“How the f–k did I get here?” pondered Demi Moore at an intimate gathering organized by Harper’s Bazaar and Salvatore Ferragamo Tuesday night to fete her highly publicized tell-all memoir “Inside Out.”
Despite what it may sound like, the actress, who looked sleek in a monochrome Ferragamo ensemble and much younger than her 56 years, wasn’t asking her assistant if they had taken the E train, a yellow cab or an Uber to Spring Place in TriBeCa. She was in fact explaining to the evening’s host, Harper’s Bazaar editor in chief Glenda Bailey, why she decided to pen the tome in the first place.
The fashion-heavy audience, which included Donna Karan, Alina Cho and Paul Andrew, had no doubt read the many, many excerpts and news stories about the drugs, alcohol and threesomes, but not a lot about why she decided to divulge so much personal and sensitive information.
The opportunity first arose around nine years ago when Moore was still married to Ashton Kutcher, but when she sat down to start writing, she felt “uncomfortable” and realized she was only doing so because she thought she should. Then when she tried again, her life “exploded” — a reference to her breaking her sobriety after two decades, her divorce from Kutcher and her estrangement for a time from her three daughters, two of whom sat front row cheering on their mother on Tuesday night.
Two years ago, when Moore had once again curbed her addictions and was six years sober, publisher HarperCollins knocked on the door again. This time, though, it was made clear that it would be their final offer, so she decided to take the plunge.
“I just thought I can’t not do it,” said Moore, although she admitted that the prospect was terrifying and left her feeling more vulnerable than at any other point in her life.
It turned out, though, to be quite the cathartic experience, helping Moore make sense of how her life had developed the way that it did.
The short version is that having grown up in chaotic circumstances with an alcoholic mother who was later diagnosed with bipolar disorder, she was quickly catapulted into a different world when her teenage acting career took off, only to be caught in the trappings of fame. For her, that was the eighth of an ounce of cocaine she was taking every two days.
After seeking treatment for her addictions with the encouragement of “St. Elmo’s Fire” director Joel Schumacher, she later married Bruce Willis, the father of her three daughters, and went on to become the highest paid female movie star, earning $12.5 million for her role in “Striptease.”
Following her divorce from Willis and panning by critics of “G.I. Jane” and “Striptease,” she later relocated from Los Angeles to Hailey, Idaho, to raise her three daughters out of the spotlight.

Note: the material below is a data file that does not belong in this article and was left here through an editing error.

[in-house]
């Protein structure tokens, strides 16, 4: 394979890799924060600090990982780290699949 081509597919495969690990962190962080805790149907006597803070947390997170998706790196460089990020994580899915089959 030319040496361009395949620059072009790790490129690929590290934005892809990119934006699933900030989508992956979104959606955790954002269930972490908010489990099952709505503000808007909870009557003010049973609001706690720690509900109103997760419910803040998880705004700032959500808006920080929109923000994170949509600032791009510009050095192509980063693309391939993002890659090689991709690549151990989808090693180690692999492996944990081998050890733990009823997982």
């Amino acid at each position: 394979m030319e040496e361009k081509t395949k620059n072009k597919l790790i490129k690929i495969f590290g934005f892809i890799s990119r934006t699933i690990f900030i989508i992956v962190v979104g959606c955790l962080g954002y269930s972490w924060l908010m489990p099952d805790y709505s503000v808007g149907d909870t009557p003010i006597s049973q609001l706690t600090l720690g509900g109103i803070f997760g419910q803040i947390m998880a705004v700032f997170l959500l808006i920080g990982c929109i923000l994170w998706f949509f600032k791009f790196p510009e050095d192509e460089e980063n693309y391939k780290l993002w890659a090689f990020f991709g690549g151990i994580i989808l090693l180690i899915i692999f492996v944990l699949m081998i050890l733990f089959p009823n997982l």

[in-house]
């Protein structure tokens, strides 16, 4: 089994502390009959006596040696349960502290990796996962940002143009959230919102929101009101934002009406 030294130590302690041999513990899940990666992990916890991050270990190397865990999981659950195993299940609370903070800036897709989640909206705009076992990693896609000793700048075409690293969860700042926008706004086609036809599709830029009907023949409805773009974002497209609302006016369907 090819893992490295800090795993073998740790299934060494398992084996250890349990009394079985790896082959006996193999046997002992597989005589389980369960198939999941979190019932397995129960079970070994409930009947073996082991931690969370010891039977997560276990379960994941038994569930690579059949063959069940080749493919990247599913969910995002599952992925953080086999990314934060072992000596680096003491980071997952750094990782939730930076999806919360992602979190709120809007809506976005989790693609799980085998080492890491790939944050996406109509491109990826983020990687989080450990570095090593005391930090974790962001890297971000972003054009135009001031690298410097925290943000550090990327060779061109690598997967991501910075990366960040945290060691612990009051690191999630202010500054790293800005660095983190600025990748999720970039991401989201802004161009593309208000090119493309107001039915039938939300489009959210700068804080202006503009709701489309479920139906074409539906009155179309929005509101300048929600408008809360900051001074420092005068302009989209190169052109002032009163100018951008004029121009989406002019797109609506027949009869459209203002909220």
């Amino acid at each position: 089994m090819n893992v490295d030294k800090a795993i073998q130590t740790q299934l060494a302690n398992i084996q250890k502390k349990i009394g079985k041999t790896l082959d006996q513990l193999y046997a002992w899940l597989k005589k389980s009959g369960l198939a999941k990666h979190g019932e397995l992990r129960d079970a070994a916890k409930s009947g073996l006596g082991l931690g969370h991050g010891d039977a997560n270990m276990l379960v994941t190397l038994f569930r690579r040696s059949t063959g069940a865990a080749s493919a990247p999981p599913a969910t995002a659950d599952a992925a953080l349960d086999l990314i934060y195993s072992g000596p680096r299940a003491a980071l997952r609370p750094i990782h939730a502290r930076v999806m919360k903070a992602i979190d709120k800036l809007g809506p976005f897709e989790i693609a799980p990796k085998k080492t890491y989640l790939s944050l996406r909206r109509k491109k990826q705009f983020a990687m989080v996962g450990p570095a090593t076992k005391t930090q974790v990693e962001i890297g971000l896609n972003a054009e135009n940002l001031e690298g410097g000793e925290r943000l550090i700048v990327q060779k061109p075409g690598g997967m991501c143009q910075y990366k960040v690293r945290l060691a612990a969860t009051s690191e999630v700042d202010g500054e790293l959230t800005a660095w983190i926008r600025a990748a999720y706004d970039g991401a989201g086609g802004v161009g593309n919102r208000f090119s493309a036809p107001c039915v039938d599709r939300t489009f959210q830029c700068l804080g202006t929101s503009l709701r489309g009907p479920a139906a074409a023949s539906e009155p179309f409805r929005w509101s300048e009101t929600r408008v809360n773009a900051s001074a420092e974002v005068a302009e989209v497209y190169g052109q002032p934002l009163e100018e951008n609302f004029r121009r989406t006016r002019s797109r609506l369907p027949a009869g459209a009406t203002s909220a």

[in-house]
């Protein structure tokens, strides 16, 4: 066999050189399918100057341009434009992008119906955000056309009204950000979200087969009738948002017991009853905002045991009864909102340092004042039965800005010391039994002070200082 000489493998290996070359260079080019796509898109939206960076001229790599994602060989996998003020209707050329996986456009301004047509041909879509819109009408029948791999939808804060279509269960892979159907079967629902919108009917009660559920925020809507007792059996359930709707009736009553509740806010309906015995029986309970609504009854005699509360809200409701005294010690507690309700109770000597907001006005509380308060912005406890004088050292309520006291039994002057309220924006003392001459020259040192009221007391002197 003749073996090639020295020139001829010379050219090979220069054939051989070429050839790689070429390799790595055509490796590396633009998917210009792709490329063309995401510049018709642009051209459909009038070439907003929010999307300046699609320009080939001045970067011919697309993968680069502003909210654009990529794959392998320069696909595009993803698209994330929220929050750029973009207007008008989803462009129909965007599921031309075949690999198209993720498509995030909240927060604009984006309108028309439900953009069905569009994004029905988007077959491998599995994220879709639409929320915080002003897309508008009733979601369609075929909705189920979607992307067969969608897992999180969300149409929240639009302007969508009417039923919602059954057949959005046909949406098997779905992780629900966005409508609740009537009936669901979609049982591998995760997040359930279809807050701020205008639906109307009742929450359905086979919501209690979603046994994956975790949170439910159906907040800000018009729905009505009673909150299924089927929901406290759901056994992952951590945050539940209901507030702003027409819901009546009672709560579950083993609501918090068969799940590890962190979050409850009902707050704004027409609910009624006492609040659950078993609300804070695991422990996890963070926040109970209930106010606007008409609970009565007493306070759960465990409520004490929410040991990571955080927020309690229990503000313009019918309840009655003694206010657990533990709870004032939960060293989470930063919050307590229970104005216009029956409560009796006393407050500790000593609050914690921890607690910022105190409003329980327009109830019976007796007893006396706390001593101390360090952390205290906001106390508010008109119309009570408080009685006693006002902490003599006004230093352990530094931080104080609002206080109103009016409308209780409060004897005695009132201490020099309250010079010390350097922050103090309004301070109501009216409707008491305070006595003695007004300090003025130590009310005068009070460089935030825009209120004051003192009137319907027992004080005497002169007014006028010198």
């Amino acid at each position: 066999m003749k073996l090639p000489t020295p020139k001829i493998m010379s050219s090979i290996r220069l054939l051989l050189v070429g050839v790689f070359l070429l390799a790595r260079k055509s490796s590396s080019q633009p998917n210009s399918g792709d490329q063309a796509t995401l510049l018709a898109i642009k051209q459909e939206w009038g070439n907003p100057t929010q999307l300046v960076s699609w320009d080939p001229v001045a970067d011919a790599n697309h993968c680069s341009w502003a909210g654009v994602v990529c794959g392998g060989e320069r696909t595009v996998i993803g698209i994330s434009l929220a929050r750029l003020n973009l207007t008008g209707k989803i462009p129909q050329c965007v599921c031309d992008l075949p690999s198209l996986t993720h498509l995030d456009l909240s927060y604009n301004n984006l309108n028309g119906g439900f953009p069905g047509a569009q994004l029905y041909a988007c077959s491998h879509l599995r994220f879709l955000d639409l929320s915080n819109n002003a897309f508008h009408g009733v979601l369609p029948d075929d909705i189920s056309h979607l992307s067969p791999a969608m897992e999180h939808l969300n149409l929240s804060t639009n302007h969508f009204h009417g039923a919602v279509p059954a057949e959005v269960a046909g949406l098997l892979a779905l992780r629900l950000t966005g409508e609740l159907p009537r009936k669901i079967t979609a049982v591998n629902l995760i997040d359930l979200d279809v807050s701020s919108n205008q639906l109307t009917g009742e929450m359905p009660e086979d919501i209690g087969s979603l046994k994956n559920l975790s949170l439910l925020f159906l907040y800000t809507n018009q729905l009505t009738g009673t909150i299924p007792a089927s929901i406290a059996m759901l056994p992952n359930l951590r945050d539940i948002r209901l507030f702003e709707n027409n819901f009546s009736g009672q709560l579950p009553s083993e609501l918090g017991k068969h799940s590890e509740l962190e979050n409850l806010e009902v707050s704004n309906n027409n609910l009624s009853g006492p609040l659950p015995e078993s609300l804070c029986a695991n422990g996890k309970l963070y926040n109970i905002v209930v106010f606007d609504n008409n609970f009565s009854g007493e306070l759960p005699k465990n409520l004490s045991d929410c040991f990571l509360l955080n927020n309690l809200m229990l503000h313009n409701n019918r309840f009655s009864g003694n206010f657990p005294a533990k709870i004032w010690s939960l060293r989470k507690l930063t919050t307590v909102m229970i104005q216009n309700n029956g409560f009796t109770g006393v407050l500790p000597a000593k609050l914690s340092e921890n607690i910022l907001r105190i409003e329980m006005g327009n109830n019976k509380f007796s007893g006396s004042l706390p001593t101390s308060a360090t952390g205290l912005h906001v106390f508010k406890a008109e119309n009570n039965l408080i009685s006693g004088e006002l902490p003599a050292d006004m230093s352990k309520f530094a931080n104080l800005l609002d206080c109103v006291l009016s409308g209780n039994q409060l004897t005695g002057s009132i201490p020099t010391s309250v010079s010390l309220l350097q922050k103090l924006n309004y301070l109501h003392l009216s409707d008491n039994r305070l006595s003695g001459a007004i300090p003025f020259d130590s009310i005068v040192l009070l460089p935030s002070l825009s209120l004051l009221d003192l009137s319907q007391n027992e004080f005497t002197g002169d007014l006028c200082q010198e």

But then came Kutcher, her devastating sobriety slip-up and subsequent recovery, all of which were heavily publicized in the run-up to the release of the memoir.
“The question that kept coming back to me was how did I get here? How did I get here from where I started to the life I’ve lived, the people I met, the places I’ve gone? It just didn’t add up. On paper, it made zero sense,” she told Bailey.
“And then the other part of the question was that I had done so much work and my life sort of exploded and I thought how the f–k did I get here? Really that, too, didn’t add up. Everything that I had put myself into was just crumbling.…So that really gave me a shape of how to share this part of my story because it’s a memoir, not an autobiography,” she added.
Moore, who has now been sober for eight years, hopes that it might also inspire other people. “My hope was always that in sharing my story in that it might in some way be your story, too.”
As for what the future holds for her, she won’t rule out a fourth marriage, but believes the relationship she has with herself is the most important.
“I never like to say never because I think that’s the set up for being made to be wrong but I don’t feel a need to. I feel like, most importantly, this time has been about being in a relationship with myself and that relationship with myself needing to be whole and complete before I could really open to someone else,” she said.
“I hope that there is a partner in my future when it’s the right time. I think we’re a communal species — we’re not supposed to be alone — although I’ve gotten very comfortable alone — me and my seven dogs,” she said. “My aunt gave me a pillow that says ‘I sleep with dogs’ and I do, but maybe I can make a little room in the king-size bed.”
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